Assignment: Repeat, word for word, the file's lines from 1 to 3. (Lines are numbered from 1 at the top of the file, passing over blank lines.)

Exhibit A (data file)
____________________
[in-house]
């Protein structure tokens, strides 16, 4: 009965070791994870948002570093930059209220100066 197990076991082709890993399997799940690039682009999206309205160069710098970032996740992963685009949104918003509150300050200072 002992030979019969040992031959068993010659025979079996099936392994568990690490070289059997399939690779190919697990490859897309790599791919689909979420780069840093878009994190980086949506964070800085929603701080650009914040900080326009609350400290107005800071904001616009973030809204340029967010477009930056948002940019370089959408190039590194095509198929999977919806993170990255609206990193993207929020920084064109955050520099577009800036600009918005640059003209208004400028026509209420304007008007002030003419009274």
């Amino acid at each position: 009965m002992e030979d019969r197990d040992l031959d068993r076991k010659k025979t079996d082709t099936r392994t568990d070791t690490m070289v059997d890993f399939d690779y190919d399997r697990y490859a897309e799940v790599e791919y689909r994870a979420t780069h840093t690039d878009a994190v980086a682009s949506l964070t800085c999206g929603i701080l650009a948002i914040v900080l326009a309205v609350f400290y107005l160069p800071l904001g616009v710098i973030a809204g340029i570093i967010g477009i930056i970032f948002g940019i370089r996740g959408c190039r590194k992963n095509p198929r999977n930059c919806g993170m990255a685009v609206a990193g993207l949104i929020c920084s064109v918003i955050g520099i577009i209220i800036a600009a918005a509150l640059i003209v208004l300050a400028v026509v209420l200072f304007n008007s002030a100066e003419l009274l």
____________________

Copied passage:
[in-house]
């Protein structure tokens, strides 16, 4: 009965070791994870948002570093930059209220100066 197990076991082709890993399997799940690039682009999206309205160069710098970032996740992963685009949104918003509150300050200072 002992030979019969040992031959068993010659025979079996099936392994568990690490070289059997399939690779190919697990490859897309790599791919689909979420780069840093878009994190980086949506964070800085929603701080650009914040900080326009609350400290107005800071904001616009973030809204340029967010477009930056948002940019370089959408190039590194095509198929999977919806993170990255609206990193993207929020920084064109955050520099577009800036600009918005640059003209208004400028026509209420304007008007002030003419009274």
């Amino acid at each position: 009965m002992e030979d019969r197990d040992l031959d068993r076991k010659k025979t079996d082709t099936r392994t568990d070791t690490m070289v059997d890993f399939d690779y190919d399997r697990y490859a897309e799940v790599e791919y689909r994870a979420t780069h840093t690039d878009a994190v980086a682009s949506l964070t800085c999206g929603i701080l650009a948002i914040v900080l326009a309205v609350f400290y107005l160069p800071l904001g616009v710098i973030a809204g340029i570093i967010g477009i930056i970032f948002g940019i370089r996740g959408c190039r590194k992963n095509p198929r999977n930059c919806g993170m990255a685009v609206a990193g993207l949104i929020c920084s064109v918003i955050g520099i577009i209220i800036a600009a918005a509150l640059i003209v208004l300050a400028v026509v209420l200072f304007n008007s002030a100066e003419l009274l």